12 • Apr. 1, 2009 • Issue 26 • Volume 142
Just start on something already Ysabelle Vautour Submitted to the Brunswickan
I have been wondering for what seems like way too long to be wondering anything. You know when it is no longer just wondering, but ruminating on how to start? I wanted it done so I got started. I put one word after the other. I was not completely sure how I wanted it to turn out. But here I am writing. Often we just need a step or a small action to do to get the ball rolling. Hey, look at that, I have a paragraph already! All I had to do was try. Sometimes we spend too much time watching, waiting and thinking when all we want is to do something. We sit in classes, watch movies, read and listen to our friends’ crazy and not-socrazy stories; these are all passive things. Delaying your action, you can call it procrastination. We all face it. Avoiding and escaping. We imagine the ideal situation and then we get disappointed when it does not pan out the way it was “supposed to”.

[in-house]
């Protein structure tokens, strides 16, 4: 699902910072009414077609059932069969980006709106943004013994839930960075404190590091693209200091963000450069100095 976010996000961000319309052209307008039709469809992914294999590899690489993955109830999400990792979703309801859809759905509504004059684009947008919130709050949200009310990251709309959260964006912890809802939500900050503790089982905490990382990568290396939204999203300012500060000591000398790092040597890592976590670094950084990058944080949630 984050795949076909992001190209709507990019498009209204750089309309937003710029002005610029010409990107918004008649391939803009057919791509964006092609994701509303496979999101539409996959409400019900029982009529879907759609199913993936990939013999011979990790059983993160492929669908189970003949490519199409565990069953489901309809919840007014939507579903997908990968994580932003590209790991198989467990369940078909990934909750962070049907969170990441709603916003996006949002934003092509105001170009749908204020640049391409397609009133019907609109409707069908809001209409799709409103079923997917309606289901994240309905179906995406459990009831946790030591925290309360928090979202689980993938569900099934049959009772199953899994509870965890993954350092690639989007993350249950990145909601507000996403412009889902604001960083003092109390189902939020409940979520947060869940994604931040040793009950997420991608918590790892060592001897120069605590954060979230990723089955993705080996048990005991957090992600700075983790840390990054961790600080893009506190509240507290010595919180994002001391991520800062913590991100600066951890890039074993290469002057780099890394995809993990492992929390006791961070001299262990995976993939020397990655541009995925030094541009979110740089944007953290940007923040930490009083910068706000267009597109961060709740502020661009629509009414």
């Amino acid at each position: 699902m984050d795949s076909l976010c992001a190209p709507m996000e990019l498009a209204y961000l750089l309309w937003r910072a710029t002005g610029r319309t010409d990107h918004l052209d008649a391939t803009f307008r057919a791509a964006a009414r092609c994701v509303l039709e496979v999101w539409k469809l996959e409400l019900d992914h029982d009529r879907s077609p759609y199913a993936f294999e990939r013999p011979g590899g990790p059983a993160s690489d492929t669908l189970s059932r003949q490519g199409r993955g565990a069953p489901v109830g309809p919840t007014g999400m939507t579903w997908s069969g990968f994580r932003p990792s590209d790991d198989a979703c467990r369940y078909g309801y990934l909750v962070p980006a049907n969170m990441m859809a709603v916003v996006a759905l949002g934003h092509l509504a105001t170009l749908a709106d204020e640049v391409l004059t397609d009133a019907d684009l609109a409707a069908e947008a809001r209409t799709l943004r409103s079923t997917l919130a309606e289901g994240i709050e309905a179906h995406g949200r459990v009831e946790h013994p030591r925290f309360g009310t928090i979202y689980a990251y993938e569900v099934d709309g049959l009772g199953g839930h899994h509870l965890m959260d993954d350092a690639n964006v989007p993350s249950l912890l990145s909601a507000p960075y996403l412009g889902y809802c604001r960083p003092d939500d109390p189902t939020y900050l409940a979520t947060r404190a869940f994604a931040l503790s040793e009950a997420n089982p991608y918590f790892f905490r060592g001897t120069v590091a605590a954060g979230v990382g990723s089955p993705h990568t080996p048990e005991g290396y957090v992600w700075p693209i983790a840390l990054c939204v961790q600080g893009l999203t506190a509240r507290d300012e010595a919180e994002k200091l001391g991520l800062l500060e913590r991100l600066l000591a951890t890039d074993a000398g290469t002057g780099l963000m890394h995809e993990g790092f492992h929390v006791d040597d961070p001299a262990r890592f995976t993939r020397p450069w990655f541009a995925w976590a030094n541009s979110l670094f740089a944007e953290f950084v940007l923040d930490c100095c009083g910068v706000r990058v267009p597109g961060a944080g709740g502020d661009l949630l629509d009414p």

What is it that gets us moving? What is it that makes us finally start and give it a shot? It is easy to get discouraged and to do nothing. People are not meant to stagnate. We have this notion that we can do anything, so when we do something we expect to succeed. Of course we all know we can’t be the best at everything, as long as we improve. That’s what I tell myself. I keep learning and trying. Often we just stay still and don’t take risks. University is the place to explore that side of you. There are many changes and events that take place; it is hard to know who you are. When these major life events happen we need to process what happens in order to organize it in our minds. In order to interpret how we will view it and figure out what it means to us. When we make decisions to change things in our lives, sometimes our old patterns linger. It is like they haven’t gotten the memo about the change we want to take. I find myself saying things like “hey, wait a minute here. I am reacting to the way I used to think.” I don’t believe that I should be reacting differently anymore, and I eventually do. It just takes a bit more time than I would like. I find writing helps me figure out how my brain processes new information. I have learned that people try and fail all the time, and that’s OK. That’s